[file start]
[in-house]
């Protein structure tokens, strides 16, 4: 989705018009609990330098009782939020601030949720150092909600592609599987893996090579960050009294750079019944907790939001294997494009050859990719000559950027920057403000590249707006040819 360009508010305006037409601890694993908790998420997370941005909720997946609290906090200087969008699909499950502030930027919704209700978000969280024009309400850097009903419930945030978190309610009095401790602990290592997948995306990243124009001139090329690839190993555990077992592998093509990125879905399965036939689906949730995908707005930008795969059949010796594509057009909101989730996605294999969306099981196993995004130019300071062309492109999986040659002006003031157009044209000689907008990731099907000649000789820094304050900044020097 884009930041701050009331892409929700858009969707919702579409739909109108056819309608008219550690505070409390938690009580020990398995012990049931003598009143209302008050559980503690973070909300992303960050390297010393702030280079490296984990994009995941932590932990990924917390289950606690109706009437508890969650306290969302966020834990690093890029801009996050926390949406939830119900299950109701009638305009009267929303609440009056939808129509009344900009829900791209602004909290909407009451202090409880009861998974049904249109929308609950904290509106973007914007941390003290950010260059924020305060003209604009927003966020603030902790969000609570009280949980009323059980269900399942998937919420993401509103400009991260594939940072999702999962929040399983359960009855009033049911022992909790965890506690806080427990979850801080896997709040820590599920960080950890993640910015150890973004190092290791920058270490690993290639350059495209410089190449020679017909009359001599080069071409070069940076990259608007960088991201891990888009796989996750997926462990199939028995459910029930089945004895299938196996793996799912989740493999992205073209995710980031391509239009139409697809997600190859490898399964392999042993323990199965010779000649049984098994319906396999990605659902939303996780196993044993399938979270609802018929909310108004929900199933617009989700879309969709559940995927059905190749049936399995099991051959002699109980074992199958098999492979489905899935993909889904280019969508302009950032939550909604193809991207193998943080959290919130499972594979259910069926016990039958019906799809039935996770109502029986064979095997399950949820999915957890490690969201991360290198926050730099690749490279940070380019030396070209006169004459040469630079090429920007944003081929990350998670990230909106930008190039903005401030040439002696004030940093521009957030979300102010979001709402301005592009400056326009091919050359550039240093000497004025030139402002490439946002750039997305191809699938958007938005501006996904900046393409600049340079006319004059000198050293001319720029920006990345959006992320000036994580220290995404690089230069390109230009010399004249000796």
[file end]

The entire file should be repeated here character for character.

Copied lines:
[in-house]
């Protein structure tokens, strides 16, 4: 989705018009609990330098009782939020601030949720150092909600592609599987893996090579960050009294750079019944907790939001294997494009050859990719000559950027920057403000590249707006040819 360009508010305006037409601890694993908790998420997370941005909720997946609290906090200087969008699909499950502030930027919704209700978000969280024009309400850097009903419930945030978190309610009095401790602990290592997948995306990243124009001139090329690839190993555990077992592998093509990125879905399965036939689906949730995908707005930008795969059949010796594509057009909101989730996605294999969306099981196993995004130019300071062309492109999986040659002006003031157009044209000689907008990731099907000649000789820094304050900044020097 884009930041701050009331892409929700858009969707919702579409739909109108056819309608008219550690505070409390938690009580020990398995012990049931003598009143209302008050559980503690973070909300992303960050390297010393702030280079490296984990994009995941932590932990990924917390289950606690109706009437508890969650306290969302966020834990690093890029801009996050926390949406939830119900299950109701009638305009009267929303609440009056939808129509009344900009829900791209602004909290909407009451202090409880009861998974049904249109929308609950904290509106973007914007941390003290950010260059924020305060003209604009927003966020603030902790969000609570009280949980009323059980269900399942998937919420993401509103400009991260594939940072999702999962929040399983359960009855009033049911022992909790965890506690806080427990979850801080896997709040820590599920960080950890993640910015150890973004190092290791920058270490690993290639350059495209410089190449020679017909009359001599080069071409070069940076990259608007960088991201891990888009796989996750997926462990199939028995459910029930089945004895299938196996793996799912989740493999992205073209995710980031391509239009139409697809997600190859490898399964392999042993323990199965010779000649049984098994319906396999990605659902939303996780196993044993399938979270609802018929909310108004929900199933617009989700879309969709559940995927059905190749049936399995099991051959002699109980074992199958098999492979489905899935993909889904280019969508302009950032939550909604193809991207193998943080959290919130499972594979259910069926016990039958019906799809039935996770109502029986064979095997399950949820999915957890490690969201991360290198926050730099690749490279940070380019030396070209006169004459040469630079090429920007944003081929990350998670990230909106930008190039903005401030040439002696004030940093521009957030979300102010979001709402301005592009400056326009091919050359550039240093000497004025030139402002490439946002750039997305191809699938958007938005501006996904900046393409600049340079006319004059000198050293001319720029920006990345959006992320000036994580220290995404690089230069390109230009010399004249000796």